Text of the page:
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On Fear. . .



One of my most favoritest quotes of all books and movies is the Litany of the Bene Gesserit from Frank Herbert's Dune. For those who are unfamiliar, it goes like this:


I must not fear.

Fear is the mind-killer.

Fear is the little-death that brings total obliteration.

I will face my fear.

I will permit it to pass over me and through me.

And when it has gone past I will turn the inner eye to see its path.

Where the fear has gone there will be nothing.

Only I will remain.


It's simple, focused, determined. Like I need to be. I like it for that reason. It doesn't occur to me often, but it hit today while I was at work. Prolly cuz I was mostly bored.


I am becoming increasingly aware that my life as it has been has been primarily determined by my fear. . . .fear of others, what they might think, fear of disappointing them, so on and so forth. My parents always made a big deal about how my sister had disappointed them, and it had a definite effect on me. Then, when she died, I made it my life's mission to do everything she never did, all for the sake and praise of my parents.


So here we are, 20 years after my sister's death, and I haven't done a damned thing I said I would and/or done things I said I wouldn't. Haven't finished school, married, had a child, and am now seperated on the way to divorce. And it is just now, in this time of total disorientation, that I'm starting to find happiness. Two things are at the center of this, I believe: the total reliance on no one but myself, and the freedom to pursue what I see now as a true path for me.


The fear hasn't disappeared. . .far from it. It is more prominent than ever in my life. The difference is, I no longer care. . . to a point. I no longer feel like I have to hide who I am or what I believe, nor do I feel the need to explain or justify those parts of myself that aren't "normal." I am able to deal with whether or not people accept me for who I am. . .mostly.


My one sticking point is my mother. And a lot of that is based in the guilt I have felt. . .or been made to feel over the last 20 years by her. She is "the" martyr, with everyone and everything operating against her. Nothing is ever her fault, and she is always turning things around on whoever is the closest target, usually me. This particular feature has become increasingly more obnoxious since she became a Jehovah's Witness. They are forever being persecuted. . .and she's taken that persecution to a personal level. But I digress . . .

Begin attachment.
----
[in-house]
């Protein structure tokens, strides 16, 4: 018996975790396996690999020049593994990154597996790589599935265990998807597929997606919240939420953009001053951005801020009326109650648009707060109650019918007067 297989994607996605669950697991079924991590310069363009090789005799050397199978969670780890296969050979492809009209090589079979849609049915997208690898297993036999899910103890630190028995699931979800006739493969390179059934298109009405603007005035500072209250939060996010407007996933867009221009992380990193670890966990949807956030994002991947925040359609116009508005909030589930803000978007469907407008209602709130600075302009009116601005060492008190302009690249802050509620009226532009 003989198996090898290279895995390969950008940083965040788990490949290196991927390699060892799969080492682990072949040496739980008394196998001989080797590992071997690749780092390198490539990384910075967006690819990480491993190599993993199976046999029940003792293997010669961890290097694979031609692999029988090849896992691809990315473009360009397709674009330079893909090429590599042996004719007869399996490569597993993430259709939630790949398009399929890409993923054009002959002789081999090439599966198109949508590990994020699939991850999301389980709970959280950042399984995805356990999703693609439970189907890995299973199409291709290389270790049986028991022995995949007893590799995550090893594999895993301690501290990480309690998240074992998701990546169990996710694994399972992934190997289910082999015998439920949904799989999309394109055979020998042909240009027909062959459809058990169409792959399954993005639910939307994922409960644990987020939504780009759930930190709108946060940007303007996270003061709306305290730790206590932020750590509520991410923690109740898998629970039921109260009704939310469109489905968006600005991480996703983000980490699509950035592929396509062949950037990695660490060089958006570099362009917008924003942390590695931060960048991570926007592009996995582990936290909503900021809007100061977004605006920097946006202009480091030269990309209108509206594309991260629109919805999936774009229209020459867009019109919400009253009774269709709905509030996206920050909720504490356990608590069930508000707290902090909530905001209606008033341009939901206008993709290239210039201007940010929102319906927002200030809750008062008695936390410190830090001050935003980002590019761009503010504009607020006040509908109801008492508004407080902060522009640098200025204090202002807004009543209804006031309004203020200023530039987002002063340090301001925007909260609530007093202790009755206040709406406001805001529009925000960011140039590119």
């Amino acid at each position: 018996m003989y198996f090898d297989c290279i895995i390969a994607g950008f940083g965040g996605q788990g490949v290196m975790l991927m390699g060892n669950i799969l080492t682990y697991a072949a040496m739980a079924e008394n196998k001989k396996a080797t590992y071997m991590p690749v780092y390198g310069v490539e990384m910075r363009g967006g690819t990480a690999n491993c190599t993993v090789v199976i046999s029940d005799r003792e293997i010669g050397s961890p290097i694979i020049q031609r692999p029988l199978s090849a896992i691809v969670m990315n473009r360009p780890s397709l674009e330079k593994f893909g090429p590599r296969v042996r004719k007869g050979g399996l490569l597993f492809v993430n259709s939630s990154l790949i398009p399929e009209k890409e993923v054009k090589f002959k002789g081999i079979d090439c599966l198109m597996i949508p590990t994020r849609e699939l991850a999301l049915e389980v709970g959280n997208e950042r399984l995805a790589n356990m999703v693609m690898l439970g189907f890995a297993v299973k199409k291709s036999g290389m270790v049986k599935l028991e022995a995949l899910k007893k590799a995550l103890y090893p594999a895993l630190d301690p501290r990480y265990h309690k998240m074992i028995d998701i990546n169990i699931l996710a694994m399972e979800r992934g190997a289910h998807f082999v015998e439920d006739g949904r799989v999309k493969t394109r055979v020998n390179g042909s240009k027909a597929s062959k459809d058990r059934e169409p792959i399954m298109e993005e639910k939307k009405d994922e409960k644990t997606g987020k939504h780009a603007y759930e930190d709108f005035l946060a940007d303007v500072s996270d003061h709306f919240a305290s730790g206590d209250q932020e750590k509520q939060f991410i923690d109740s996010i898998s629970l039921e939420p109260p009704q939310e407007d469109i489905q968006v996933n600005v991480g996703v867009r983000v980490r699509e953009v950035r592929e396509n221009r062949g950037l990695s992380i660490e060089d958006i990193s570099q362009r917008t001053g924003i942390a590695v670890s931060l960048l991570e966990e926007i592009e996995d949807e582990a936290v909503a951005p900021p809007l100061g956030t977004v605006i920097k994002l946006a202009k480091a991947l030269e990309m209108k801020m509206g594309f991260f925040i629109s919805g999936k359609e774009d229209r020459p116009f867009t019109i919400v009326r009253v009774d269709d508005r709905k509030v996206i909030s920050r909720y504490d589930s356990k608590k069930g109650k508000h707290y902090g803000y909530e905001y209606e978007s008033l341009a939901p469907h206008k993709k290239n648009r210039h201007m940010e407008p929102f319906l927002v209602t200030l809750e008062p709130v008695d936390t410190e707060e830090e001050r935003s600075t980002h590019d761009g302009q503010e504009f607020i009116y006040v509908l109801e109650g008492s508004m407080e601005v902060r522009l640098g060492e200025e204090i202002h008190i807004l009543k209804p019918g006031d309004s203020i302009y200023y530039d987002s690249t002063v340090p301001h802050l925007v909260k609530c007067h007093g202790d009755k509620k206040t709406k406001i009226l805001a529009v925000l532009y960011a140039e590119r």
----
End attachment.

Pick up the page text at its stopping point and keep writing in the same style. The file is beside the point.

Because of this languishing guilt I feel for/towards my mother, I don't feel that I can truly be who and what I want. It is the fear of her reaction, the fear of her disappointment, that I don't feel able to be who I want to be. I can't discuss politics with her, much less "come out of the broom closet." The fear of her disappointment is not as important as it once was. . .it's the fear of her reaction, specifically the fear of her trying to take my son away from me. She is overly attached to him, almost like she wants him to be her own. I'm weaning her away from him.


. . . .and because I turned on History of the World Pt. 1, I have completely and totally lost my train of thought.




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I love that quote from Dune. I memorized it and use it myself. It is amazing that these personal blogs have provided glimpses into everyones private lives and thoughts. It is even more amazing that everyone is trusting enough to post them. You obvoiusly have a lot more going on in your life than we all realize or discern from your other posts. I don't know what to say other than hang in there and know that you have a lot of friends here that will give you as much support as you need.

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